US Secretary of State John Kerry, on a visit to Saudi Arabia, sought Saturday to reassure Gulf allies concerned about a perceived warming of ties between Washington and Iran.
He also announced that the Syria Support Group of 20 nations and organisations will meet "very shortly" to help push peace in the war-ravaged country.
Kerry spoke in Riyadh after meeting his Saudi counterpart Adel al-Jubeir and other foreign ministers from the six-nation Gulf Cooperation Council.
"The United States remains concerned about some of the activities that Iran is engaged in in other countries," Kerry told reporters, citing as an example Iran's "support for terrorist groups like Hezbollah" in Lebanon.
Saudi Arabia and its Gulf neighbours perceive a lack of US engagement in the region, particularly in the face of what they see as Iran's "interference" in Yemen, Syria, Lebanon and elsewhere.
Those feelings crystallised with the historic international deal which this month lifted crippling economic sanctions on Iran in return for a scaling back of its nuclear capabilities.
Kerry has long sought to calm concerns among his Gulf allies about the overtures to Iran, the world's leading Shiite power whose relations with Sunni rival Saudi Arabia have worsened this month.
Saudi Arabia and some of its allies cut diplomatic ties with Iran after protesters there burned Riyadh's embassy in Tehran and a consulate in Mashhad city.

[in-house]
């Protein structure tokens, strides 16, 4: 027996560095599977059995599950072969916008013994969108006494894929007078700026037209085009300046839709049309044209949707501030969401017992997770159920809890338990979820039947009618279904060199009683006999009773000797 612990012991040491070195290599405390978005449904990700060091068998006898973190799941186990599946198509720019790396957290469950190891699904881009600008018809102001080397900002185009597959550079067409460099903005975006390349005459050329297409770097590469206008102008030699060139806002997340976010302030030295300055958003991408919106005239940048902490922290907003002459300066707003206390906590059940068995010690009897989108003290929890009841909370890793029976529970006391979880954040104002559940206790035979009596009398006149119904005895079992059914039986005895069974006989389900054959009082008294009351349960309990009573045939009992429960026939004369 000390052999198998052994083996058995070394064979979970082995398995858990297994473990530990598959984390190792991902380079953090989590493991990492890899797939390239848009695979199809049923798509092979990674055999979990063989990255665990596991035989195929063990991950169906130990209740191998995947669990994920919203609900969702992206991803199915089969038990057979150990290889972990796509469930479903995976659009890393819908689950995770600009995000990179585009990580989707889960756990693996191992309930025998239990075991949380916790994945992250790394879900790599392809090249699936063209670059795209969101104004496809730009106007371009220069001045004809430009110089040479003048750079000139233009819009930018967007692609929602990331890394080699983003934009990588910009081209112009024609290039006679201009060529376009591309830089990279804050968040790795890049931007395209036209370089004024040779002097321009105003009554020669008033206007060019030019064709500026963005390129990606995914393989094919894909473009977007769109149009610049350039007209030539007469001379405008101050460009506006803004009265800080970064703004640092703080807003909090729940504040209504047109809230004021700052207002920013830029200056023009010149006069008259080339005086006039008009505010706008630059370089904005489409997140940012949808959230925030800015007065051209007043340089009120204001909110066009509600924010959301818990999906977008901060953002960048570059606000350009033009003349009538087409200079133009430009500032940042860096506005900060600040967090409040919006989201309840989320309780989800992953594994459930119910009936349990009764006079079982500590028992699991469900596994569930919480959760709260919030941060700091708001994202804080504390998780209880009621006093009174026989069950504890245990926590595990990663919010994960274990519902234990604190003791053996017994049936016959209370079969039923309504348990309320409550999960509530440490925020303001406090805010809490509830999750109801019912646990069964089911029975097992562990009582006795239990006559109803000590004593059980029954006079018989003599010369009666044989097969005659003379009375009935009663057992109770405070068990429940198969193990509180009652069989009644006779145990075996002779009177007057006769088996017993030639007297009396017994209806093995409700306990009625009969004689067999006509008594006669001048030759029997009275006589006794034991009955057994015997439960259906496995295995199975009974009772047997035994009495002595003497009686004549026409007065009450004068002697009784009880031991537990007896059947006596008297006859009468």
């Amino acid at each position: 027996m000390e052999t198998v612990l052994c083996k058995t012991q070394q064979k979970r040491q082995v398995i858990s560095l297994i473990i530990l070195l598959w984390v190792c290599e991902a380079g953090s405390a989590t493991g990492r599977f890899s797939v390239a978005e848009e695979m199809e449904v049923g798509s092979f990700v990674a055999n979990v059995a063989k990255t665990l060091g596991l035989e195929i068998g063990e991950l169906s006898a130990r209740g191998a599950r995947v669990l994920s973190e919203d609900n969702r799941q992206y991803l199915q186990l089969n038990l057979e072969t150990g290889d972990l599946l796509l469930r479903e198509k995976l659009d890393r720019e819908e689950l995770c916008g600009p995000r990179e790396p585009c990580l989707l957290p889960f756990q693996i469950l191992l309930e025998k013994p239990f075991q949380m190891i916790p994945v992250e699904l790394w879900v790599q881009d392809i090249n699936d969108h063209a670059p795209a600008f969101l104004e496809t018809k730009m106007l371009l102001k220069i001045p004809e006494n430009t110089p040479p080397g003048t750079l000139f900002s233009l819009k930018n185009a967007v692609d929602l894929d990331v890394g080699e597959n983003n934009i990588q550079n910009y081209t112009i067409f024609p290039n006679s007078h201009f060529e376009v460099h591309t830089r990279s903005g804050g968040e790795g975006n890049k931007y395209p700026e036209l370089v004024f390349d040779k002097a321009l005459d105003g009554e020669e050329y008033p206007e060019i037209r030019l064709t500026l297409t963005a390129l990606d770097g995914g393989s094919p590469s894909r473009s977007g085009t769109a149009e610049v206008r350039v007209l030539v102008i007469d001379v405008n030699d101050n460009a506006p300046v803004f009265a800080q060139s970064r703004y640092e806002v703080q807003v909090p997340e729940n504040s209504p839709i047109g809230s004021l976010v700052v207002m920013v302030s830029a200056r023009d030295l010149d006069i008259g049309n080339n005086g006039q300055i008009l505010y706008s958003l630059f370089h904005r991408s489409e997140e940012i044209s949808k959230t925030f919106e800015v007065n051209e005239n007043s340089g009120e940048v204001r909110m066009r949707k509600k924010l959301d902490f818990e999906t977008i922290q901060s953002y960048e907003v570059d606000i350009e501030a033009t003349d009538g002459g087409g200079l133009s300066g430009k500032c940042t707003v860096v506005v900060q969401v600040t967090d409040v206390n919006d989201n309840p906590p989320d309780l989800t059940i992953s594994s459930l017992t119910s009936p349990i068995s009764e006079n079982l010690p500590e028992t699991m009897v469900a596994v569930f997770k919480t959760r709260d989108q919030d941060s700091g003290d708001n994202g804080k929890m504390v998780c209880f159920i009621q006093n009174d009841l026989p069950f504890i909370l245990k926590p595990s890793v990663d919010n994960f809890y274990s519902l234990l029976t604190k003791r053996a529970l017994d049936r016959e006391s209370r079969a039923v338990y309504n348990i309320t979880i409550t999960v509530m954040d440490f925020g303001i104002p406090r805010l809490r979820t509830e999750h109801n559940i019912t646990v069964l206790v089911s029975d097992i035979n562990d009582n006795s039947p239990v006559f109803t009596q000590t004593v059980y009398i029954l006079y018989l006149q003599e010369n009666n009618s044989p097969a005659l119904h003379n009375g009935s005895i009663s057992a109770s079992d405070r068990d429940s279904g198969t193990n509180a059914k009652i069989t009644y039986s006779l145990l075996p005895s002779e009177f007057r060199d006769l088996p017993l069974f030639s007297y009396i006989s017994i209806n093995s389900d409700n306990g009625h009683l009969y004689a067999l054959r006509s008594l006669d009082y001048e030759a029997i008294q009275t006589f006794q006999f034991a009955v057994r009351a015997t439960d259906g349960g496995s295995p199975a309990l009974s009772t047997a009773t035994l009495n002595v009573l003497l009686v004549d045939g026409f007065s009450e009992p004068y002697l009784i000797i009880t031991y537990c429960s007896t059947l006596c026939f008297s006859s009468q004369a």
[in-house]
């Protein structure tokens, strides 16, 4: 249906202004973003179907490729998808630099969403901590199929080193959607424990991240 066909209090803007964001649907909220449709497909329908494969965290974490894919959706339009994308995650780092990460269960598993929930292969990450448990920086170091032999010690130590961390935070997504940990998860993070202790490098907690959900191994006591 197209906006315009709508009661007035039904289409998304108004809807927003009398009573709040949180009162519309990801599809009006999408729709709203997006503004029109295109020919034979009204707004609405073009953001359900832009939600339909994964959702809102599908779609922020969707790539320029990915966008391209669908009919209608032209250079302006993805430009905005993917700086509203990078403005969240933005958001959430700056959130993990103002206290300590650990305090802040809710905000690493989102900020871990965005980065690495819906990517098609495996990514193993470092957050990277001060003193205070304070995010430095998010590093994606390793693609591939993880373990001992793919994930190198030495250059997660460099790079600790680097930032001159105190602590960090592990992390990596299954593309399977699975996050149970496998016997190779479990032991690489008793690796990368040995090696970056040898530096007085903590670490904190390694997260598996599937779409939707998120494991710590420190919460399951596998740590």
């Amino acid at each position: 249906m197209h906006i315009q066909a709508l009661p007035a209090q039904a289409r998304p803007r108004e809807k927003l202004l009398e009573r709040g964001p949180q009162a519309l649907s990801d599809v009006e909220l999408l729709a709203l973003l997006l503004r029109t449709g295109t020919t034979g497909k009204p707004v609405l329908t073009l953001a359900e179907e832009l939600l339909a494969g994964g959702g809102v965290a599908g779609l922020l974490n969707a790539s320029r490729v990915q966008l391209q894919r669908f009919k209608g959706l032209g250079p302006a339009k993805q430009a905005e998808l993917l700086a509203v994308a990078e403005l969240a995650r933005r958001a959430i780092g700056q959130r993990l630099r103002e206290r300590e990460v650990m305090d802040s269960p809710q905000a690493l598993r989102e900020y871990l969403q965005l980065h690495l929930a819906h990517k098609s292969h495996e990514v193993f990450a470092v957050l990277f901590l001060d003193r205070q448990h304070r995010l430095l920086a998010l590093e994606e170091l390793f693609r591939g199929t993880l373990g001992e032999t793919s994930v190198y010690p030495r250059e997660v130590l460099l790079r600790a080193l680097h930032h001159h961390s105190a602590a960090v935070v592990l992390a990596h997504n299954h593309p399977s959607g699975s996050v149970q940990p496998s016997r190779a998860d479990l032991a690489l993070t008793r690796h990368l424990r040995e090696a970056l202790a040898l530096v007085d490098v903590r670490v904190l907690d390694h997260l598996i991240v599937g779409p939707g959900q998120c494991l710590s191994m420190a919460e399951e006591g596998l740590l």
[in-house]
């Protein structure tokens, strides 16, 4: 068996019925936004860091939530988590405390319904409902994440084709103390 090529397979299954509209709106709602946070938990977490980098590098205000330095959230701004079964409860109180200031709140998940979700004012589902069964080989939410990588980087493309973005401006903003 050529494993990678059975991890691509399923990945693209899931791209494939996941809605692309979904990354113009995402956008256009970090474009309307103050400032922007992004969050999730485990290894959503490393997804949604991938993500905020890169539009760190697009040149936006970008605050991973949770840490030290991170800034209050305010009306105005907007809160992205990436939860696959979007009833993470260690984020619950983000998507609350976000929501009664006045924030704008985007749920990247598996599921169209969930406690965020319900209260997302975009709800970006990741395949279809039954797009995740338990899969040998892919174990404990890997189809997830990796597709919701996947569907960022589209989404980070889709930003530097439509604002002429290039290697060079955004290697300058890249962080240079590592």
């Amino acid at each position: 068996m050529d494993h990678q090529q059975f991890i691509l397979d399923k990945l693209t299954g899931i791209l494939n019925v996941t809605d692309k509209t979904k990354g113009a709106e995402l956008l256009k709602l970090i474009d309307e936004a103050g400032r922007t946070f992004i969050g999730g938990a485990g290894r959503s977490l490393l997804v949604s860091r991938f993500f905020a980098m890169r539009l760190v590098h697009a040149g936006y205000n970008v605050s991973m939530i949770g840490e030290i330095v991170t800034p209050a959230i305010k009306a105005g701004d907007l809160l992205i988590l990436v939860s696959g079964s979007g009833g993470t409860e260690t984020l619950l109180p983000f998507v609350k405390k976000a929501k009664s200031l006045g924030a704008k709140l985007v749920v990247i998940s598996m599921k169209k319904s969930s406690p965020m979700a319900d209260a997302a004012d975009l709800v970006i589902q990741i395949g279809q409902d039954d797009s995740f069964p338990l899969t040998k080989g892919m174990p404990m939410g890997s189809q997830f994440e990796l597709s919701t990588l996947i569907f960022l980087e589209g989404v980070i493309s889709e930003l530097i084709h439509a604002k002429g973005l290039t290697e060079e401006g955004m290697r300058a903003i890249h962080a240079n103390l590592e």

The violence broke out after the kingdom executed dissident Saudi Shiite cleric Nimr al-Nimr, a driving force behind anti-government protests.
Nimr was one of four Shiites put to death on January 2 alongside 43 Sunnis. All were convicted of "terrorism".
Jubeir told reporters that he did not see a "coming together" of the US and Iran.
"Iran remains the world's chief sponsor of terrorism," he said, adding that Arab states are ready "to confront" Iran's interference.
"Overall I think the United States is very aware of the danger of Iran's mischief and nefarious activities... I don't believe the United States is under any illusion as to what type of government Iran is," Jubeir added, while Kerry appeared defensive and less at ease than usual.
A senior State Department official earlier told journalists the US understands Saudi anger over the embassy attack but that "lessening tensions is an important objective".
Kerry later met with King Salman and the monarch's son, Deputy Crown Prince Mohammed bin Salman, who is also the defence minister.
He was also to hold talks with Riad Hijab, Riyadh-based general coordinator of Syria's largest opposition coalition.
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